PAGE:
Compassionate Letter Writing
Compassionate Letter Writing is an exercise taken from the Psychology Tools For Developing Self-Compassion audio collection. There are three ‘flows’ of compassion: having compassion for others, receiving compassion from others, and having compassion for yourself. In this exercise, the listener is encouraged to write a letter from their compassionate self, towards the parts of themself that are struggling.
There are three ‘flows’ of compassion: having compassion for others, receiving compassion from others, and having compassion for yourself. These flows are not all the same, and some people may find one flow easy and yet struggle with others. Practicing each of the flows of compassion can develop and strengthen our compassionate minds, and can helps us to understand more about our fears and blocks to compassion. Doing compassionate mind training exercises has also been shown to measurably reduce distress, shame, and self-criticism, as well as increasing wellbeing and happiness.
Compassionate Letter Writing is an exercise taken from the Psychology Tools For Developing Self-Compassion audio collection. Writing about things that we’re struggling with – whether that be stress, difficult feelings, or events that are causing us pain – can lead to better physical and mental health over time. This exercise requires only a piece of paper, a pen, and somewhere quiet to write. The listener is guided through the process of writing a letter from their compassionate parts to the parts of themselves that are struggling. Though the contents of the compassionate letter may vary, it process broadly works the same way as the other self-compassion exercises in this collection: the listener first notices, engages with, and tries to understand something they are finding difficult, and then, guided by wisdom and caring commitment, they do what they can to relieve whatever difficulties they are experiencing.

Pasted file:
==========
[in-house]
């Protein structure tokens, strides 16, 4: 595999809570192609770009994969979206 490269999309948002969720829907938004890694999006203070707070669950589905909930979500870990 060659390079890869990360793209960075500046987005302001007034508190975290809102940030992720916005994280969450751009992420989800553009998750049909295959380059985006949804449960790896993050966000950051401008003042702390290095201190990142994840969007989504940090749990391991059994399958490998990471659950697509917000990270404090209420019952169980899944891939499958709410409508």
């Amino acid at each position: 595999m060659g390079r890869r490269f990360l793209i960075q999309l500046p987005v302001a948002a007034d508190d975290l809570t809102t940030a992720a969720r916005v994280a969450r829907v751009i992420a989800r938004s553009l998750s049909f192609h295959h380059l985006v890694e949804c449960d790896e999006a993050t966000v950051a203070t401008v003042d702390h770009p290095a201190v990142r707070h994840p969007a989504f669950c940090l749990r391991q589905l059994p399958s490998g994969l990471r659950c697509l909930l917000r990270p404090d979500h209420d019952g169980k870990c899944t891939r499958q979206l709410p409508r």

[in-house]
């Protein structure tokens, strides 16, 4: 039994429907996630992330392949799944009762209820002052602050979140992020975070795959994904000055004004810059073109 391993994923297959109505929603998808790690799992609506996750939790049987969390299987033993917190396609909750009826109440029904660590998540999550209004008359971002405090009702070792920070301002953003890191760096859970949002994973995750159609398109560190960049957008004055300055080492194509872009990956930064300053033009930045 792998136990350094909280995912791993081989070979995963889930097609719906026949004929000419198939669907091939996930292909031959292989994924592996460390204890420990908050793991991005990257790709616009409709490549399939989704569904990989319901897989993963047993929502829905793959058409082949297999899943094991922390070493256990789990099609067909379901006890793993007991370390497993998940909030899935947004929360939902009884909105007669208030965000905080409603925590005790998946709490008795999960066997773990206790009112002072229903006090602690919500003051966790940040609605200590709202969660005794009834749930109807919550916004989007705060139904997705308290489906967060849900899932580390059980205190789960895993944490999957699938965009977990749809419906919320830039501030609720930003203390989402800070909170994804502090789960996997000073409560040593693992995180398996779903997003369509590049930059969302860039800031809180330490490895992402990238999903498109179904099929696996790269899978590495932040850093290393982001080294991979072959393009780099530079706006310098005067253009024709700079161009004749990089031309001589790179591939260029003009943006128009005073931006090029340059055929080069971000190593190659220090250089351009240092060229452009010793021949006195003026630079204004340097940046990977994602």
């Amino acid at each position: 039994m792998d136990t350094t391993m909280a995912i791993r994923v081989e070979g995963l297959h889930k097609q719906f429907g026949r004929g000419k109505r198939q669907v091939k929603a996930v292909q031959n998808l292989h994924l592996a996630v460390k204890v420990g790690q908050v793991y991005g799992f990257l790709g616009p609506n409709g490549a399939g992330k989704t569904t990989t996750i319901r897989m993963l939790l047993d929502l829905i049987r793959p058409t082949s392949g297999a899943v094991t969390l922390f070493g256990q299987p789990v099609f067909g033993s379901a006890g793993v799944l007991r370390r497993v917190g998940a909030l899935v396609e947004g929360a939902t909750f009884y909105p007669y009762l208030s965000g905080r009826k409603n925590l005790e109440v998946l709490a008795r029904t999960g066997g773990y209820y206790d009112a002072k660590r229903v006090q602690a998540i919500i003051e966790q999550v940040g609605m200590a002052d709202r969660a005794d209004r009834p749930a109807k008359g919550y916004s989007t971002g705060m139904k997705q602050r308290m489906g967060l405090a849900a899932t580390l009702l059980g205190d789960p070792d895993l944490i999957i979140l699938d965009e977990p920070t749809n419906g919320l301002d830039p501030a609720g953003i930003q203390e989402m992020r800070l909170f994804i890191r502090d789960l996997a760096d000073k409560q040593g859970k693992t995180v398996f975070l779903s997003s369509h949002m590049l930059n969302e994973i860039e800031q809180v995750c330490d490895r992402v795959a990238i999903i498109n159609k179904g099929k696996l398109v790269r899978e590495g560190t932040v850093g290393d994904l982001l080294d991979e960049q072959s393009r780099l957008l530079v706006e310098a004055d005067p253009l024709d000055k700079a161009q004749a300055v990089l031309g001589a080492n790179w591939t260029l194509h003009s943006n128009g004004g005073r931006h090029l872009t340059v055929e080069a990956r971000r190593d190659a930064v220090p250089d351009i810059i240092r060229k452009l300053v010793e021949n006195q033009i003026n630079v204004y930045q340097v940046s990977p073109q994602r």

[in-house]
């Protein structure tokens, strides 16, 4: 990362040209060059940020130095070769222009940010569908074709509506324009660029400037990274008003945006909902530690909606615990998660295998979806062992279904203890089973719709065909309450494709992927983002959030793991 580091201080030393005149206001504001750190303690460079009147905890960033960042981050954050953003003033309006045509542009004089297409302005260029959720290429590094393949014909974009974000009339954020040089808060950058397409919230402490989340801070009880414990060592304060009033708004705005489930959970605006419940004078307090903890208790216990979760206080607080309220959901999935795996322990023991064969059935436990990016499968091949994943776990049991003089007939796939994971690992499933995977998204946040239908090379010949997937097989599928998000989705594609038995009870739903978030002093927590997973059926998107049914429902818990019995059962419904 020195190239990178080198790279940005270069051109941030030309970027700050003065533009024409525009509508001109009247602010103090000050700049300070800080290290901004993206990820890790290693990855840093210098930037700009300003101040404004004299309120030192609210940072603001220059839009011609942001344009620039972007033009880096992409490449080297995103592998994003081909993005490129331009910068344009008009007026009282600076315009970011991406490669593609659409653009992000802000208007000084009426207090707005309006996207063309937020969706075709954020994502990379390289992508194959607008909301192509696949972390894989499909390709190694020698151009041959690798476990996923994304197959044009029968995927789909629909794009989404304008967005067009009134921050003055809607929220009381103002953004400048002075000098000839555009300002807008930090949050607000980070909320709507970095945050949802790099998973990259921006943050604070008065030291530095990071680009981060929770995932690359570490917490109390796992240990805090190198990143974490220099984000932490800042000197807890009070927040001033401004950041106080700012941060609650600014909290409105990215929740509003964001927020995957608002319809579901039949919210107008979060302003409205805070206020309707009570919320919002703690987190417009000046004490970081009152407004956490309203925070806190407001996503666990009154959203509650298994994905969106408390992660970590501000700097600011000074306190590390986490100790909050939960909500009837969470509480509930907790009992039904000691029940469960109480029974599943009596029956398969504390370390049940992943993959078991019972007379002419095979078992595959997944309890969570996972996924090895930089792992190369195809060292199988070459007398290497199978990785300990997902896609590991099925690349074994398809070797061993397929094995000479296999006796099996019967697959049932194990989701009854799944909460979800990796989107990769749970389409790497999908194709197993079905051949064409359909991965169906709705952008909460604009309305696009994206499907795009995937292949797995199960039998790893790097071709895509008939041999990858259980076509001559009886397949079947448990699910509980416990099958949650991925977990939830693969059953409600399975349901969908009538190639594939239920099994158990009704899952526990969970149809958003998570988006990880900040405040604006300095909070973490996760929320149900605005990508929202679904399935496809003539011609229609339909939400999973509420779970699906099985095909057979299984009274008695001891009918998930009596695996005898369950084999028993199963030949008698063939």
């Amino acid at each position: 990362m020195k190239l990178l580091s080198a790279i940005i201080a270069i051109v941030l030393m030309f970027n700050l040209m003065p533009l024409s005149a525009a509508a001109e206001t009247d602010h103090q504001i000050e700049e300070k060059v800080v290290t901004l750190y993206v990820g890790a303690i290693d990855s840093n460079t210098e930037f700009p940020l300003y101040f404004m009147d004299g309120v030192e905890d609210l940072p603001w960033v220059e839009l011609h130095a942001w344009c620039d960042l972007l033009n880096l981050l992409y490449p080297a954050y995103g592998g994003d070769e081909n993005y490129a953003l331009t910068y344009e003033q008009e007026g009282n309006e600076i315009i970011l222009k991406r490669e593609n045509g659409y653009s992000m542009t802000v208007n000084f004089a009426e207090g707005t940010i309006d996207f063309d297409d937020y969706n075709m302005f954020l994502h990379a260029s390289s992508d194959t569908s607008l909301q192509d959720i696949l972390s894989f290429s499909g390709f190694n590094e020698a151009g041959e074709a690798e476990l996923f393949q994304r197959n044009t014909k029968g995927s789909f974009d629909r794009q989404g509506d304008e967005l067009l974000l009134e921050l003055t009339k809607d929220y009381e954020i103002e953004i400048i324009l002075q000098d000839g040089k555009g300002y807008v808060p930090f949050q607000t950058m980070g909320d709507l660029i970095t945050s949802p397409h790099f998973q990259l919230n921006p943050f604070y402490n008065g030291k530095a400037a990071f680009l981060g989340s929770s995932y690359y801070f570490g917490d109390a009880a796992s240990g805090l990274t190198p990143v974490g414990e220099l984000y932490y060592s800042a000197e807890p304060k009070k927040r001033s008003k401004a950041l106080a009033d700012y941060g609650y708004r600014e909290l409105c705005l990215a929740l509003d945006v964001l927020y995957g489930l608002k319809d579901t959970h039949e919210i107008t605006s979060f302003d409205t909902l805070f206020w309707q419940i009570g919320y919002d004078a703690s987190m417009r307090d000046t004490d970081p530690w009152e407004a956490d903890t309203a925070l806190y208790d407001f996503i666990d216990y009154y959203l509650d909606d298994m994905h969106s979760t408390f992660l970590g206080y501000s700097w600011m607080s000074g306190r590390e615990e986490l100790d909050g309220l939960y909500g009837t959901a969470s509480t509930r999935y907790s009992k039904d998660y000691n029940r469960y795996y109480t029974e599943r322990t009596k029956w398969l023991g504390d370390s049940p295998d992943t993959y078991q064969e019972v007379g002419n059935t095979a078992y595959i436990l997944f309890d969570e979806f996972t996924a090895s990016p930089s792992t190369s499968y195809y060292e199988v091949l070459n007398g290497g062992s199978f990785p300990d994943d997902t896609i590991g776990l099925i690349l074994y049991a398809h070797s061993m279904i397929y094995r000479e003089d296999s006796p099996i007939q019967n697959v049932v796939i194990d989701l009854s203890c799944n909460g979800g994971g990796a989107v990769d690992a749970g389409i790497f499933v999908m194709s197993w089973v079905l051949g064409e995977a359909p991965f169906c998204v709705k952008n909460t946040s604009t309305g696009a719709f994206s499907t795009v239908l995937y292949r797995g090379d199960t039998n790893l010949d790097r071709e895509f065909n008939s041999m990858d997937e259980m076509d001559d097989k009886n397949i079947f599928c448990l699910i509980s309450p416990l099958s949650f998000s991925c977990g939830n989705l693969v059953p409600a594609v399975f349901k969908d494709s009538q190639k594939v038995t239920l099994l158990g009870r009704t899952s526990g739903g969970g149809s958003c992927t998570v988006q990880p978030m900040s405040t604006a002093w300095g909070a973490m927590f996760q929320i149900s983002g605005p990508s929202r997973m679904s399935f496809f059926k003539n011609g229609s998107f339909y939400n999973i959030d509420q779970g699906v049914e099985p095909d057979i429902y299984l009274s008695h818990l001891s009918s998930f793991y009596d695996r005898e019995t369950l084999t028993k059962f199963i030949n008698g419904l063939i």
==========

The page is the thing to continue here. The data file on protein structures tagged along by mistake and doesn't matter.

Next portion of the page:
The Psychology Tools For Developing Self-Compassion audio collection is for anyone who wants to learn more about the ideas and practices of compassion focused therapy. It has been designed to be versatile, so it is suitable to support work with therapists who have been trained in compassion focused therapy, or to be used as a stand-alone collection of exercises. To assist the integration of the exercises into their clinical work, therapists can download the scripts for each exercise and use them in-session.
Individual tracks from the audio collection can be downloaded as .MP3 files, which can be played in most media player apps.
The simplest way to share an audio track with your clients is by using the Psychology Tools ‘Email a client’ function. After obtaining their consent, you can send it directly from this page by clicking ‘Send securely to my client’. Your client will receive a secure email containing a unique link, and when they click the link, they will be prompted to download the .MP3 file onto their device.
- Gilbert, P. (2014). The origins and nature of compassion focused therapy. British Journal of Clinical Psychology, 53(1), 6-41.
- Gilbert, P. (2020). Compassion: From its evolution to a psychotherapy. Frontiers in Psychology, 3123.
- Irons, C., & Beaumont, E. (2017). The compassionate mind workbook: A step-by-step guide to developing your compassionate self. Robinson.
- Irons, C., & Heriot‐Maitland, C. (2021). Compassionate Mind Training: An 8‐week group for the general public. Psychology and psychotherapy: Theory, research and practice, 94(3), 443-463.
- Leboeuf, I., Andreotti, E., Irons, C., Beaumont, E., & Antoine, P. (2022). A randomized controlled study of a French compassionate mind training. Mindfulness, 13(11), 2891-2903.
- Savari, Y., Mohagheghi, H., & Petrocchi, N. (2021). A preliminary investigation on the effectiveness of compassionate mind training for students with major depressive disorder: A randomized controlled trial. Mindfulness, 12(5), 1159-1172.